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Understanding Your Dog's Anal Glands and How to Care for Them
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Every dog has two small scent glands or sacs located around the anus. When the dog passes stool, these glands release a strong-smelling fluid designed to aid in territory marking.
Unhealthy anal glands in your dog can be a real pain in the butt, for both you and your dog. When your dog is suffering with a problem in that region, the pain and discomfort can be considerable. It is particularly a problem in small dogs, but unfortunately, it is seen in canines of all breeds and sizes.
For a number of reasons, your dog's anal glands may not work as they should. Often, dogs will have anal glands that fill with fluid at every bowel movement, rather than have them express naturally each time. As a result, the sacs can become clogged or impacted, infections can then develop, and abscesses can occur.
As an owner, you may have to put up with a foul smell, but your dog may have to put up with severe pain and possibly surgery. We will look at the warning signs of impacted anal glands and abscesses, and advise how you can prevent problems and care for them in general.
Warning signs of impacted anal glands and abscesses
When your dog fails to empty their anal glands properly, they run the risk of impaction. Impaction occurs from blockage between the gland and the opening caused by the liquid thickening when it is not expressed. It sometimes comes about after several days of diarrhea and soft stools. Vets warn of the risk impacted anal glands pose: prolonged impaction and swelling can cause nasty infections, fever, and abscesses and the condition may require surgery.
If your dog has an anal abscess, you should see a large, swollen area around the rectum, full of pus. If it has ruptured, you will see a visible tear in the abscess. If your dog is ‘scooting’ (rubbing the hind end along the ground to scratch the area), licking, and paying more attention to their butt than usual, and if a foul smell is coming from that region, your dog may be suffering from anal gland issues.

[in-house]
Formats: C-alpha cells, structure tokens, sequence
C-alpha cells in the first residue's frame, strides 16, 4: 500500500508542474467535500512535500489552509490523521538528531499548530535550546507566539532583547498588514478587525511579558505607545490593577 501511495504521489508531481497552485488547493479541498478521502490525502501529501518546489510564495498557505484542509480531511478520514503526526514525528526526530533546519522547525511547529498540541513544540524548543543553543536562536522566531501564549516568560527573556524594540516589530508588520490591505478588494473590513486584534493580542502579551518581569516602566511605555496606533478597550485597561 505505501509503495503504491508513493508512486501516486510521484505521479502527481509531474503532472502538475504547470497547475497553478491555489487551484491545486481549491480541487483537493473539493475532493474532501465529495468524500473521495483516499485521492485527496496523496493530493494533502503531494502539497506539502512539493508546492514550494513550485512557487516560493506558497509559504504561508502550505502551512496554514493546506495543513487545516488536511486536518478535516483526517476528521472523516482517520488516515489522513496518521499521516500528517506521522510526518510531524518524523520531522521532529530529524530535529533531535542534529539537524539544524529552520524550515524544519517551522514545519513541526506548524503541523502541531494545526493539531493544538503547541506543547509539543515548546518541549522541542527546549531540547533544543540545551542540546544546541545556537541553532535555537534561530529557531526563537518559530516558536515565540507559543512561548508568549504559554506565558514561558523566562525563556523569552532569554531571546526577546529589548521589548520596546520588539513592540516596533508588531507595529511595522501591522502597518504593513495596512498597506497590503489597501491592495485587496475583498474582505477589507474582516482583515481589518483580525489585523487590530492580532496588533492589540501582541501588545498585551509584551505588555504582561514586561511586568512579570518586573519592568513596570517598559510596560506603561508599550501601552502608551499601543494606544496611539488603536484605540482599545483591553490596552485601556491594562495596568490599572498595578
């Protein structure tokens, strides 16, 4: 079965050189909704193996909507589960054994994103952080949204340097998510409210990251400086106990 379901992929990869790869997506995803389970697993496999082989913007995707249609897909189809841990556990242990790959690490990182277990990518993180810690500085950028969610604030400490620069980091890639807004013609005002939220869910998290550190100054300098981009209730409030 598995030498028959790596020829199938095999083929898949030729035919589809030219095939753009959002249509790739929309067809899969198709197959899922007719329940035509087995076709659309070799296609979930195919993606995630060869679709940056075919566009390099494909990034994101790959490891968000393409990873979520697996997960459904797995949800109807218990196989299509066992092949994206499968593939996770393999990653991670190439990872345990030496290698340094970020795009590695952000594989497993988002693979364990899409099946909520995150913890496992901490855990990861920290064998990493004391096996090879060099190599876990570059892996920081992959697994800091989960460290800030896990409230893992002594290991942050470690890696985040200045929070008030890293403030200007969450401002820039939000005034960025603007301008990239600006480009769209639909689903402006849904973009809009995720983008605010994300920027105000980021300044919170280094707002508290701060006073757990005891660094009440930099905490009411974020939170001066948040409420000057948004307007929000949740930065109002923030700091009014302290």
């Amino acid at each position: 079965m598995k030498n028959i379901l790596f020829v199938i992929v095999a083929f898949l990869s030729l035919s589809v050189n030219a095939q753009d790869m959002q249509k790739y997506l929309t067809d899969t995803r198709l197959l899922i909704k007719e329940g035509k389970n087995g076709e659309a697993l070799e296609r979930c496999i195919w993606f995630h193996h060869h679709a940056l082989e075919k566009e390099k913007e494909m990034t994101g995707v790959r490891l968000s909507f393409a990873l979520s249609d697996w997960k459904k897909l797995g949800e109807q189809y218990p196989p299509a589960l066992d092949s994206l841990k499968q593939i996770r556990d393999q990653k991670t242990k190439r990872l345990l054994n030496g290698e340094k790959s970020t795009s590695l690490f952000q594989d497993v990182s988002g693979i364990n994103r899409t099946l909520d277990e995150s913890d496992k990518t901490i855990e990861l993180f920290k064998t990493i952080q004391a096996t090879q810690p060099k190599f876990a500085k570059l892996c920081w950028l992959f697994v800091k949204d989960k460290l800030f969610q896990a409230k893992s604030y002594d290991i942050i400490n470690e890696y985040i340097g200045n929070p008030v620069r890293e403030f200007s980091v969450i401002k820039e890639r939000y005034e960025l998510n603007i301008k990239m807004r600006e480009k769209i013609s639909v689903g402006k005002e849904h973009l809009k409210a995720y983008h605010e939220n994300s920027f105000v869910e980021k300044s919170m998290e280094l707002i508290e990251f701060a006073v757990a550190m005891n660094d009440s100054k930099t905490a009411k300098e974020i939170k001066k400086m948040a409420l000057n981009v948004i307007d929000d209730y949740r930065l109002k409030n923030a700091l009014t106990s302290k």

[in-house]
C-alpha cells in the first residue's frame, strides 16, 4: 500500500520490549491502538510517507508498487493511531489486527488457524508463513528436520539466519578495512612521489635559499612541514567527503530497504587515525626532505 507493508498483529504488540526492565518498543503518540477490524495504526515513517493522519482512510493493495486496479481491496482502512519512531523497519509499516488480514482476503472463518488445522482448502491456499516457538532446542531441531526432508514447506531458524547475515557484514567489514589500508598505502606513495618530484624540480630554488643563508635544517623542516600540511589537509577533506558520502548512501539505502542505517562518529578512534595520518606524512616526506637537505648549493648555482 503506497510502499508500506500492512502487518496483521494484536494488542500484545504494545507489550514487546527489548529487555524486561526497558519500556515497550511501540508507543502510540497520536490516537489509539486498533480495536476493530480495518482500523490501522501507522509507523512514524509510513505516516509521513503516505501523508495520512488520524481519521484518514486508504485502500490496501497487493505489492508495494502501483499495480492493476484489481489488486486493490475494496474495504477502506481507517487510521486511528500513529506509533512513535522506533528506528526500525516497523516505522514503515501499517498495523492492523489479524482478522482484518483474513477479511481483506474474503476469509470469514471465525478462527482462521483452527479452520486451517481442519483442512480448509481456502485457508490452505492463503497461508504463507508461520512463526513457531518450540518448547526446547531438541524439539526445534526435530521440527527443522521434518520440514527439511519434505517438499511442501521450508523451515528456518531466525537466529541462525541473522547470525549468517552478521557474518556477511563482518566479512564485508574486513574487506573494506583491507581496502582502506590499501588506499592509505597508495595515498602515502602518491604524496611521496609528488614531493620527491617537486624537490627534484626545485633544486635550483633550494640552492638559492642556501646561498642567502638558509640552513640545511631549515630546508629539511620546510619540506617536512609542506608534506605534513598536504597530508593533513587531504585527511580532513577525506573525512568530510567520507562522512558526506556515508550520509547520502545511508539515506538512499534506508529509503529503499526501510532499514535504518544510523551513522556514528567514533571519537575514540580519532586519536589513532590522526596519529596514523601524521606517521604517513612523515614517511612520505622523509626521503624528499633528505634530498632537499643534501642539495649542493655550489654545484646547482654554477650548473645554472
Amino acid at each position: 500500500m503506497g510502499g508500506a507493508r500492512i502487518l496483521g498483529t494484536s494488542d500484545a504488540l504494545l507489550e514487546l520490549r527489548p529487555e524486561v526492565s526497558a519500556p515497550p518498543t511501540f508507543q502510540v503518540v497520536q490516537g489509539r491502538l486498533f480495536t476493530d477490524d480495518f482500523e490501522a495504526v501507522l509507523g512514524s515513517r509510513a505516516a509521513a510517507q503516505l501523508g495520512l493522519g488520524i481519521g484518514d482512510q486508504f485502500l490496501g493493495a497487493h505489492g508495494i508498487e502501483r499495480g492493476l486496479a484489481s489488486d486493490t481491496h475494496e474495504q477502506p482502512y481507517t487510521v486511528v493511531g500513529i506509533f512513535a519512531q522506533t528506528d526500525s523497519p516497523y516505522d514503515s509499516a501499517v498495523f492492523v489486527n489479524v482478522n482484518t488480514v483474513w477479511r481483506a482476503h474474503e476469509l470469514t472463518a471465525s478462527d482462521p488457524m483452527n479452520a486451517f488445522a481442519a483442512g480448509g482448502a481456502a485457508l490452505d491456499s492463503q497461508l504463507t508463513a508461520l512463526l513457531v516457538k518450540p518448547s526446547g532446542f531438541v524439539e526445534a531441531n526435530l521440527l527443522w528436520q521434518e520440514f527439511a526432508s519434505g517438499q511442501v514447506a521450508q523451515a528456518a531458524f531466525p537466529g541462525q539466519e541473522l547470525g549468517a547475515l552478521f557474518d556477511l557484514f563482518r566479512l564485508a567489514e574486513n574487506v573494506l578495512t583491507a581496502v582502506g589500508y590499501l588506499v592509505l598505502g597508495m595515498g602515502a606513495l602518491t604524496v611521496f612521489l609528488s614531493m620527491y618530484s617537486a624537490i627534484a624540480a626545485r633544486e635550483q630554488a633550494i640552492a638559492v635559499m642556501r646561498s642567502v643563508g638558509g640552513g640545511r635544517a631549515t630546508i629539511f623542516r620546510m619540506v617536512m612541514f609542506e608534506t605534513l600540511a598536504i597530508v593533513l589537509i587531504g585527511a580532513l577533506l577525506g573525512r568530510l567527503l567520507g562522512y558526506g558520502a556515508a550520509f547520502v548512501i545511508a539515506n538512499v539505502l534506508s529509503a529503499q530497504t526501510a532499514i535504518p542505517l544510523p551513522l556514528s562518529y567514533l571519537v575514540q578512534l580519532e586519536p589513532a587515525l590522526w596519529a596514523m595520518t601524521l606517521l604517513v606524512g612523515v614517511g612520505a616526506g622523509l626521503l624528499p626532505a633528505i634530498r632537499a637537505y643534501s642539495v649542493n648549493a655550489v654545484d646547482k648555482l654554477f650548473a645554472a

How you can treat impacted anal glands and abscesses?
It's best not to try a home remedy for glands that have become infected or impacted. Call the vet and make an appointment. The vet may have to sedate your furry buddy because the abscess must be drained. The area will then be repaired and cleaned, and antibiotics and pain medication will be prescribed.
If full anal glands are a regular problem, your vet can teach you how to express the glands when necessary. Alternatively, you can bring them into the vet's office to have it done. It's important to note though, that while expressing them too often can cause problems, not expressing the glands enough can cause impaction. Pet parents often leave the logistics of this issue up to the vet. Preventative measures are an option as well.
How to prevent anal gland issues
One way you can impact the health of your dog’s anal glands as an owner, is to tweak their diet. For example, a high fiber diet will make your dog's stool more substantial and bulky. The stool will then press against the glands as it passes, aiding in the glands’ expelling fluid.
A change in diet may be the answer. Vets also indicate that grains in pet foods can be inflammatory to some canines, causing gland issues. In others, certain proteins can be the culprit. Adding omega-3 fatty acids in the form of fish oils may help. Fiber supplements are sometimes suggested as a way to bulk up the stool.
What to do from now on
Keep an eye on your dog, paying extra attention to their southern region. Also keep a nose out for a particularly foul odor, especially after a bath. If you do notice irritation or an abscess, see your vet, who will give you guidance and offer treatment. From home, you can ease the pressure on their anal glands yourself by applying a warm compress to relieve discomfort.
You can also help to prevent any problems arising by altering their diet, increasing their fiber content and introducing novel proteins. It is vital to keep your dog’s anal glands healthy--if left to themselves, your dog's anal sacs may bring on considerable pain and your pooch could have to undergo surgery to solve the issue.